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For Medical Students


Emergency Medicine Residency Program 

 

MedstudentsAPPLICATION TO EMERGENCY MEDICINE CLERKSHIP

We are very pleased that you are interested in Lakeland Health's Emergency Medicine Clerkship Rotation. We are proud of our program and all the outstanding educational opportunities it offers. With the abundance of resources provided by our residency program and our dedicated faculty, we believe our clerkship rotation will be an excellent training experience for you.

We encourage all allopathic and osteopathic medical students interested in our Emergency Medicine Residency Program to rotate with us.  Our Emergency Medicine rotation is in high demand and accepts up to 8 students each month. Please apply at least three (3) months prior to your preferred start date because our clerkship slots tends to fill up far in advance. To schedule an audition/clerkship rotation, please contact our Emergency Medicine Residency Program Manager, Michele Borre, or complete our on-line rotation application. In addition, we also accept applications through the Visiting Student Application Service (VSAS).

Please do not hesitate to contact us with any questions regarding our EM Program or Clerkship Rotation. You may contact our Program Manager, Michele Borre, Clerkship Director, Dr Joseph McCarthy or Program Director, Dr Michelino Mancini.

EM CLERKSHIP COURSE DESCRIPTION

The Emergency Medicine Clerkship Rotation is designed to introduce students to the principles of acute care medicine. Students have the opportunity to evaluate patients as well as formulate effective testing and treatment strategies. Active participation in patient care and procedural skills are emphasized. The rotation consists of patient care experiences, weekly resident and student conferences, asynchronous didactics and a case presentation at the end of the rotation.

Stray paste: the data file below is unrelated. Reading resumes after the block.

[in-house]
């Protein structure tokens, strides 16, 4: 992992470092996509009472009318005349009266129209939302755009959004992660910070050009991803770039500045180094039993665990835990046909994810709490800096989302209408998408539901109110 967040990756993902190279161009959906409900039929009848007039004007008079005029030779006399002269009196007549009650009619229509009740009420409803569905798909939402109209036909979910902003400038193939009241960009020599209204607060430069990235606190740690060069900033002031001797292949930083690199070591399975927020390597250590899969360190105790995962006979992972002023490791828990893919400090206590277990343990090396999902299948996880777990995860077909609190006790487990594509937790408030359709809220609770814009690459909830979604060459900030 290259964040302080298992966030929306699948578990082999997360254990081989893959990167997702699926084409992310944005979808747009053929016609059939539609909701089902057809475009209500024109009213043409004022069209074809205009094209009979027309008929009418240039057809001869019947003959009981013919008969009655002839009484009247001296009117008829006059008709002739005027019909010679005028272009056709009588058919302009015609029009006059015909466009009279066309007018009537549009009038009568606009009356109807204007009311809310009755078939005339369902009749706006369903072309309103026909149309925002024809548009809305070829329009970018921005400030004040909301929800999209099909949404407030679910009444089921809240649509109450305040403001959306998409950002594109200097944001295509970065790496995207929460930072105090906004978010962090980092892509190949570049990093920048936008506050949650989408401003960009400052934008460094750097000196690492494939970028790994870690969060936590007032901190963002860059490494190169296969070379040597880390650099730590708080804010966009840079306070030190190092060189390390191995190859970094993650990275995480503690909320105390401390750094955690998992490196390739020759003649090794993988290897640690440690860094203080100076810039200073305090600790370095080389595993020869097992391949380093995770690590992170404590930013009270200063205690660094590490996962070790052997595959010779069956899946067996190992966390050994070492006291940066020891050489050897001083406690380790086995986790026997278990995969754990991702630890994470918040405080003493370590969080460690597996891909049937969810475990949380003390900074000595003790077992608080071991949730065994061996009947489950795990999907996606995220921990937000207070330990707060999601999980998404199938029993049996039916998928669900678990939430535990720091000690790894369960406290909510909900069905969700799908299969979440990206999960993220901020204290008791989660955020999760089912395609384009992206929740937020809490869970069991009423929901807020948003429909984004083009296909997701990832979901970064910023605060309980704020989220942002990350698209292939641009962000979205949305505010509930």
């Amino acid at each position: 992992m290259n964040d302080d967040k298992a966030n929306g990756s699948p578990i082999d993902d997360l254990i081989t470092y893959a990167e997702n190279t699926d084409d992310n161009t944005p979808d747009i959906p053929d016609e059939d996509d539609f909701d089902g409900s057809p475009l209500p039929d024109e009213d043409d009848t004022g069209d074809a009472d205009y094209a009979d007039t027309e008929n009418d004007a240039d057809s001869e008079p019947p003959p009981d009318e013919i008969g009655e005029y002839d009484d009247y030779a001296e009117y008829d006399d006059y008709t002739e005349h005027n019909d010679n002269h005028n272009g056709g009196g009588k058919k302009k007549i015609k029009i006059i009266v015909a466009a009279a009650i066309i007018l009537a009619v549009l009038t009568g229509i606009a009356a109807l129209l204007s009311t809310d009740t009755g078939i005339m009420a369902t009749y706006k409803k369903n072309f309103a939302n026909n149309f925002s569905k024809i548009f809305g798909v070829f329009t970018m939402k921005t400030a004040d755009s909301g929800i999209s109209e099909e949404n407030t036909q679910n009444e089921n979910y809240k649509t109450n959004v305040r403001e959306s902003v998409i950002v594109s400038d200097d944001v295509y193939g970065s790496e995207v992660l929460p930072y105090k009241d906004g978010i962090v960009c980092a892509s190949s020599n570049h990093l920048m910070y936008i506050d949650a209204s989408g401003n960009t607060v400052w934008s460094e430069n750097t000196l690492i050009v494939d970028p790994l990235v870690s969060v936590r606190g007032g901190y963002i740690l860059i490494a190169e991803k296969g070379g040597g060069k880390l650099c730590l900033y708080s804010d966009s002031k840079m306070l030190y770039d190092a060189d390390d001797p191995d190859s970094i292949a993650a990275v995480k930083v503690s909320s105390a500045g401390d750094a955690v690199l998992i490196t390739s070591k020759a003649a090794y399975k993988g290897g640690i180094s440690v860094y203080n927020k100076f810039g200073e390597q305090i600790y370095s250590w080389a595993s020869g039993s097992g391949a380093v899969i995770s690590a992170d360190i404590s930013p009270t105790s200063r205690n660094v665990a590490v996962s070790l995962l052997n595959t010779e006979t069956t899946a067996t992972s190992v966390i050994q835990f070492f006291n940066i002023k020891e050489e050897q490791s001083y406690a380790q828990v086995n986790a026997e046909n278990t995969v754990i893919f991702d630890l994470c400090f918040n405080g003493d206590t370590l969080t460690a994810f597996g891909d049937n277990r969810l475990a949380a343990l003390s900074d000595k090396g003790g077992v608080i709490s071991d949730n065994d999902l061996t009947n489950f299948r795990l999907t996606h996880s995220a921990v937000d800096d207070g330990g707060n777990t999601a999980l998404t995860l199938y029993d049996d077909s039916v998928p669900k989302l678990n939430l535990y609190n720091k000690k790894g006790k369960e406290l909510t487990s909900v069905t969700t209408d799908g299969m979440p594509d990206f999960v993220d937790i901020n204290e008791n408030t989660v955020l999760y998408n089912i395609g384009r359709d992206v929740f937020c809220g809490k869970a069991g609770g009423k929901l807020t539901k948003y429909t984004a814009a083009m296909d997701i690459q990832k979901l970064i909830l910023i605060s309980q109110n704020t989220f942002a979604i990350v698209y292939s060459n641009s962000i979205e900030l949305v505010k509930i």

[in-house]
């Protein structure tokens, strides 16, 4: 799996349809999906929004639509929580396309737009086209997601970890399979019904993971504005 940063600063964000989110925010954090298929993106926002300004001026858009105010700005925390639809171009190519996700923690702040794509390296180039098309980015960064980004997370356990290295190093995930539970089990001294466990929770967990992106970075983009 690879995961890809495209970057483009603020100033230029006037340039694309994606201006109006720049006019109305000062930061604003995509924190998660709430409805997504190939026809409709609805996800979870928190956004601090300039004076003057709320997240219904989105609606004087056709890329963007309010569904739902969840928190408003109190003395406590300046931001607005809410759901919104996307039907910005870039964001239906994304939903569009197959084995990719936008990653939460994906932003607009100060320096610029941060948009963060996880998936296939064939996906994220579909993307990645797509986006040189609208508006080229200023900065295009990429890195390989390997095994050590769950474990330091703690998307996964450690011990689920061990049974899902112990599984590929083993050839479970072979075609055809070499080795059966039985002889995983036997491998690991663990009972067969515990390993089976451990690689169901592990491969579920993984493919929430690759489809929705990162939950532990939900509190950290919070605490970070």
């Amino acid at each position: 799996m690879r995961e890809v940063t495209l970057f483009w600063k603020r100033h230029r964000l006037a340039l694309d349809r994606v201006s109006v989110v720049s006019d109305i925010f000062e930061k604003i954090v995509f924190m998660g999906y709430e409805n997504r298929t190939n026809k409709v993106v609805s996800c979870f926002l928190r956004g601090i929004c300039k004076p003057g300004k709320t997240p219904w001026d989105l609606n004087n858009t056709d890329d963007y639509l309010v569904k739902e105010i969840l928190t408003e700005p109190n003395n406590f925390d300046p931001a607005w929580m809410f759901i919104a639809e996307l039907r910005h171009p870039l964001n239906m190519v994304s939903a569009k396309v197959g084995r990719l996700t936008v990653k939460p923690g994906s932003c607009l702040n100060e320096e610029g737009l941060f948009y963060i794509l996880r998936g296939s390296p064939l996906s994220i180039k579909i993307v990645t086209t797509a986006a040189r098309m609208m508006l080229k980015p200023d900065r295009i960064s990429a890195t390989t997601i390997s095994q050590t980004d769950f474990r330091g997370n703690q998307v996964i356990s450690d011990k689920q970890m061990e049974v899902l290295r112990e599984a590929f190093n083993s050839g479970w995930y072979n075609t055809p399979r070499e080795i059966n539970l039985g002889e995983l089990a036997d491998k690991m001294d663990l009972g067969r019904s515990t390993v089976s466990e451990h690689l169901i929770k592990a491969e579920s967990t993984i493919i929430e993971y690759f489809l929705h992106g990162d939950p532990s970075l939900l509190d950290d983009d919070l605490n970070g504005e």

Objectives

Students learn to conduct thorough but directed histories and physicals, as well as to formulate a plan for workup and care of each patient they see. Procedural skills (such as ultrasonography, suturing, intubations and central venous access etc.) are taught and supervised by our attending physicians and/or senior residents.

  • Take a directed patient history and perform a complete physical examination.
  • Formulate plan of workup and treatment.
  • Present cases directly to the senior resident and attending physicians.
  • Learn techniques to improve procedural skills.
  • Follow patients from initial exam through discharge from the Emergency Department (includes documentation and order entry).

Competency Based Objectives:

Patient Care

Under direct faculty supervision, students should be given primary responsibility for patient care (of noncritical patients) and begin to act independently. Primary responsibility for patient care will help foster the students’ ability to think critically, assess their knowledge and skills, and allow them to make clinical decisions affecting patient care.

Specific Learning Objectives:

  • Obtain an accurate problem-focused history and physical examination.